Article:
Morghan Chambers Makes Some People Uncomfortable
As a volleyball player and student, Morghan Chambers has a lot on her plate. She recently signed with the University of Central Florida, along with her twin sister. Chambers also recently took a knee for racial justice. Like the many athletes who protested before her, she refused to stand during the national anthem. With one selfless act, she once again brought attention to the racial discrimination that Black people experience.
Chambers released a photo along with this quote: “Even if it makes people uncomfortable.”
With a simple tweet, she embodied strength and determination in the face of apathy. As the Black Lives Matter protests fade out of the news headlines, it might seem that many White people are losing interest in kneeling alongside Black athletes. Chambers kneeling in 2021 highlights the different experiences of Black and White people in America. Black people do not have the privilege of becoming complacent or growing weary of fighting against intolerance.
We will not be turned around
or interrupted by intimidation,
because we know our inaction and inertia
will be the inheritance of the next generation.
—“The Hill We Climb,” Amanda Gorman (2021)
America is a nation in search of greatness yet weighed down by its racist past. The country never healed from the antebellum slave era. Jim Crow laws and discriminatory policies ensured that racism kept a seat at the table long after the end of the Civil War. In the modern era, many White people still fight to maintain Confederate statues in public spaces. Their loyalty to a lost cause shows a gap between who America purports to be and who it has been.
Even after witnessing police brutality on video during 2020, many White people hold onto the idea of American exceptionalism. Judging from commentary on social media, some feel uncomfortable seeing Chambers kneeling during the anthem because they are in denial about what the anthem stands for and the crimes this country committed and continues to commit against Black people. Meanwhile, ongoing protests cut into the force-fed narrative that America treats its citizens equally.
Morghan Chambers knelt even though it made White people feel uncomfortable because dismantling racist systems and beliefs is more important than White people’s feelings. Black people find themselves in the grip of a generations-long fight against police brutality. Staying silent won’t save lives. It will only green light the abuses Black people endure in a White-dominated society.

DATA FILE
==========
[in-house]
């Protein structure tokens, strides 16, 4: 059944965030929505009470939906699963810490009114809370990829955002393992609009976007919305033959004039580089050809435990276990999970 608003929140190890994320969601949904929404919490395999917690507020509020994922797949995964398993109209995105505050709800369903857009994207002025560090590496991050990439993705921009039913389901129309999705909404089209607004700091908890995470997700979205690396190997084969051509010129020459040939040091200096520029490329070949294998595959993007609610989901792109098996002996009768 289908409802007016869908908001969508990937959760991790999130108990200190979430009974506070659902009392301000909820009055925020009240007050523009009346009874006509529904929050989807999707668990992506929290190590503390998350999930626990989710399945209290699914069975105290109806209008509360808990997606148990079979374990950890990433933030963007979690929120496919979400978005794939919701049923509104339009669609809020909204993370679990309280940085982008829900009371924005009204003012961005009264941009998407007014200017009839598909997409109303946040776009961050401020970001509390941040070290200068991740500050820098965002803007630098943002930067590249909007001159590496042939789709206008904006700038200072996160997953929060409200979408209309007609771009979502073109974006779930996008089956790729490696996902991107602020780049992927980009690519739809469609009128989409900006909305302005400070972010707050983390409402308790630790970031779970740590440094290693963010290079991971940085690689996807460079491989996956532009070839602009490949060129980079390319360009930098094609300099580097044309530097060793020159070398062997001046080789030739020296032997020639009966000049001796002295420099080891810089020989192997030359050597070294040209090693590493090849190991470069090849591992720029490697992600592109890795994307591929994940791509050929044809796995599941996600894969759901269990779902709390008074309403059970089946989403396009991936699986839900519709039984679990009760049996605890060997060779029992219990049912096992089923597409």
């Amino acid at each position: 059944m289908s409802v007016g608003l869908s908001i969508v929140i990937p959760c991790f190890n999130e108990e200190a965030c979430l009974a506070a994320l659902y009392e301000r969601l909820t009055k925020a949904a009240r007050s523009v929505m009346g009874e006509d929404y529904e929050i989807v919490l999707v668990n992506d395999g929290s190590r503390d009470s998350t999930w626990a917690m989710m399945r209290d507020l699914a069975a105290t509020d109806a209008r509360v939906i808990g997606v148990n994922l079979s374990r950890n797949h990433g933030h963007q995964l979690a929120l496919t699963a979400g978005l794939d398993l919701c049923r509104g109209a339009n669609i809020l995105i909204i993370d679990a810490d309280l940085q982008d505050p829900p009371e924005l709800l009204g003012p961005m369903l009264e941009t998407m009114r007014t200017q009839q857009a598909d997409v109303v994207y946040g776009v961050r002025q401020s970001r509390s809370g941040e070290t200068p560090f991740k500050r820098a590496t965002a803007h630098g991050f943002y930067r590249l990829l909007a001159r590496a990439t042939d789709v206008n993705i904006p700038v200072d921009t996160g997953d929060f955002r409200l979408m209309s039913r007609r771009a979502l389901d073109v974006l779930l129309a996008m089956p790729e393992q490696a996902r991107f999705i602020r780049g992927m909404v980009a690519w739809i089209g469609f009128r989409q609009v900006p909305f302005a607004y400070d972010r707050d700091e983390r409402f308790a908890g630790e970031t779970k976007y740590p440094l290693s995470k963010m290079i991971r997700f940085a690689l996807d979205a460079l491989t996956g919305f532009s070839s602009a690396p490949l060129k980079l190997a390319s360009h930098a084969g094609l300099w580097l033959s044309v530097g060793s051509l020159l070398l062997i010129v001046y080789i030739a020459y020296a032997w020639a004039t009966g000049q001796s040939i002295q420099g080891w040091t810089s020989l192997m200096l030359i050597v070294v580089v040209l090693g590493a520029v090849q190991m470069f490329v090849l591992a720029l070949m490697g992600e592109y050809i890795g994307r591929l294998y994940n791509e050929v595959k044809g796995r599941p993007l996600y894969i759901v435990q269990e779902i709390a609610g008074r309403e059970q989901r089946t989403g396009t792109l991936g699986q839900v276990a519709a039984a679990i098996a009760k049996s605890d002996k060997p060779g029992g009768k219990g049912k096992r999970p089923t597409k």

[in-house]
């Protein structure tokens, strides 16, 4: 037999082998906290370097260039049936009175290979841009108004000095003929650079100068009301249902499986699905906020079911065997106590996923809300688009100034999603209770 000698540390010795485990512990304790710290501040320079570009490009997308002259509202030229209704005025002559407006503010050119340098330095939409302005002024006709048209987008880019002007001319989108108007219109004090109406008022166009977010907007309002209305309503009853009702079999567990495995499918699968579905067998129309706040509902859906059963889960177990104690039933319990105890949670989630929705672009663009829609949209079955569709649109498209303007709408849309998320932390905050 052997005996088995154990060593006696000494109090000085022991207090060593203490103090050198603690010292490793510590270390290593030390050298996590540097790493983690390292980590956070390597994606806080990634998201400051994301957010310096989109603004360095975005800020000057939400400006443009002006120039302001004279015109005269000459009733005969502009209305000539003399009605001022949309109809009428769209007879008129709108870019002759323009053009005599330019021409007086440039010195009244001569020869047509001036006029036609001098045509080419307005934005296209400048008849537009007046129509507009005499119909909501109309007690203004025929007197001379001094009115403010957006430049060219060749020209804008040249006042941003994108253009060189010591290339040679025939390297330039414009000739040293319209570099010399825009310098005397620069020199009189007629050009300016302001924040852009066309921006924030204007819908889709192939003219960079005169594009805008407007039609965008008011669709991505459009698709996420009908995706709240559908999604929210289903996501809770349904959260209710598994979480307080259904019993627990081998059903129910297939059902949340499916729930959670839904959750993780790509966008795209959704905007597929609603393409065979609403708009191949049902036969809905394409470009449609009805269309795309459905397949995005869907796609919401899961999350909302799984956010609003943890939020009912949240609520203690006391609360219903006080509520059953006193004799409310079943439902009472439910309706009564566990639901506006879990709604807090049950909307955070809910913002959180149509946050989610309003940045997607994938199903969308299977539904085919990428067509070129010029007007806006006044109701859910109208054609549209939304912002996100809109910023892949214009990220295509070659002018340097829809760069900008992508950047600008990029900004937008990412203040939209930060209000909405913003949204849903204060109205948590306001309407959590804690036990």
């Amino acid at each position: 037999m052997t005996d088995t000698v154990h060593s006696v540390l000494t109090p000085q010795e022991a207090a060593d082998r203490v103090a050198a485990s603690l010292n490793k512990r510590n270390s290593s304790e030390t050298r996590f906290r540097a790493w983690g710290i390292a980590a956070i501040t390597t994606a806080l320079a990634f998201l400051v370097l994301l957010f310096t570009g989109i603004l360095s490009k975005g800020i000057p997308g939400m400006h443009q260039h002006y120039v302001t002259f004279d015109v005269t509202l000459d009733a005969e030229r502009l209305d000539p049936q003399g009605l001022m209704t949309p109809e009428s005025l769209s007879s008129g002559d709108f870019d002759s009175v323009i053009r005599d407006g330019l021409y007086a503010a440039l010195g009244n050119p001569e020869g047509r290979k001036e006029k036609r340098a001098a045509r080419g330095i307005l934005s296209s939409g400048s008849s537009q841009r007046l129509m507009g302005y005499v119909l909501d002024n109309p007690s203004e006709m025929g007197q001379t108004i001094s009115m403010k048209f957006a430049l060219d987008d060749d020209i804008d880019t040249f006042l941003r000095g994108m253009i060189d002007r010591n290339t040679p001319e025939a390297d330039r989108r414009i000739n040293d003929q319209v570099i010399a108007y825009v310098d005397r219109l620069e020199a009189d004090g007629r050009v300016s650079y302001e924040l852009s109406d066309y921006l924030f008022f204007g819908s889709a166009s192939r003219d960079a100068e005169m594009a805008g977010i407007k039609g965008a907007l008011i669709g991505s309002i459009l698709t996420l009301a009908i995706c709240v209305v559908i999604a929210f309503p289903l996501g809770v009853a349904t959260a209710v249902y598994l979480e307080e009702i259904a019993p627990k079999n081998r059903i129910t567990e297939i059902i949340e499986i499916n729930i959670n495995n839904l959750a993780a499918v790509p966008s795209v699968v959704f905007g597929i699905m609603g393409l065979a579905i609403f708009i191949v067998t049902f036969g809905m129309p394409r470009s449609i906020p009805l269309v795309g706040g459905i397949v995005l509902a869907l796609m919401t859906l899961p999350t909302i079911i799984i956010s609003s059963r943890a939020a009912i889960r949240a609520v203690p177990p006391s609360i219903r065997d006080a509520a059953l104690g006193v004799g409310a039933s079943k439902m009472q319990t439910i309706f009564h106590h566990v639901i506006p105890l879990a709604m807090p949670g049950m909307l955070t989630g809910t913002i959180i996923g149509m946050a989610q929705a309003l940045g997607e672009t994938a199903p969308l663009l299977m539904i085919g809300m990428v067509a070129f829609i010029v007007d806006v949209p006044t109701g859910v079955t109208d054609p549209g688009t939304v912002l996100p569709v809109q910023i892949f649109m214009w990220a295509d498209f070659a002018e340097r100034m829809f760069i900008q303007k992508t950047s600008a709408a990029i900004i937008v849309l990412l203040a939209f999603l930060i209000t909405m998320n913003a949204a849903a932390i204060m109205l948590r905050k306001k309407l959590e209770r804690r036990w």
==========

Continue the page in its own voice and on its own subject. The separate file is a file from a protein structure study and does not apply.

White people should feel uncomfortable about American history. They should also feel uneasy standing during an anthem that disrespects Black Americans. And perhaps their discomfort comes from Black athletes like Chambers knowing what their silence means. White people cannot hide their apathy any longer.
While conservative political commentators often criticize athletes who kneel, they fail to acknowledge the racist lyrics. The national anthem mocks enslaved Africans who fought alongside the British in hopes of winning freedom. Confederates sang the anthem, rejoicing in the racial caste system they fought to maintain. Not only should White people stop judging Black people for kneeling, but they should also join them or accept the full breadth of the lyrics.
No refuge could save the hireling and slave
From the terror of flight or the gloom of the grave,
And the star-spangled banner in triumph doth wave
O’er the land of the free and the home of the brave
—“The Star-Spangled Banner,” Francis Scott Key (1814) via Morley & Schwarz (2016)
The anthem celebrated a version of America that embraced slavery. The song calls America the land of the free and home of the brave while simultaneously mocking the pursuit of Black liberty. America’s anthem needs an update. Folks standing to honor this anthem feel comfortable with a version of America that proudly held Africans in perpetual bondage.
If a picture tells a thousand words, what does this one say? For starters, it shows that the White people standing nearest to Chambers have a funny way of showing solidarity. Instead of protesting against injustices alongside Chambers, they placed a hand on each of her shoulders. Twitter users offered a swift rebuke of the horrible aesthetics. Some said that Chambers kneeling while White people stood spoke volumes. Others insisted that White people in solidarity with her would have also taken a knee.
They appeared to be holding her down. Touching her doesn’t mean they understood her or supported her attempts to fight against police brutality and structural inequality. Black men and women die disproportionately in the hands of law enforcement. Federal laws have yet to curtail this demonstrable pattern. However, White people on Chambers’ team couldn’t be bothered to take a knee alongside her. Instead, they laid their hands upon her as if this signified solidarity when it most certainly did not.
Black athletes have a massive platform, and they should continue to use it to highlight the racial discrimination in America. White comfort be damned. While Chambers pulled up to the scene to play volleyball, she made White people feel uncomfortable by taking a knee. This uneasiness is a good thing. Only when all White people feel uneasy about racism will we make better strides in this ongoing battle against intolerance.
Follow Momentum to learn more about the fight against against anti-Black racism and to read stories that showcase the path forward.
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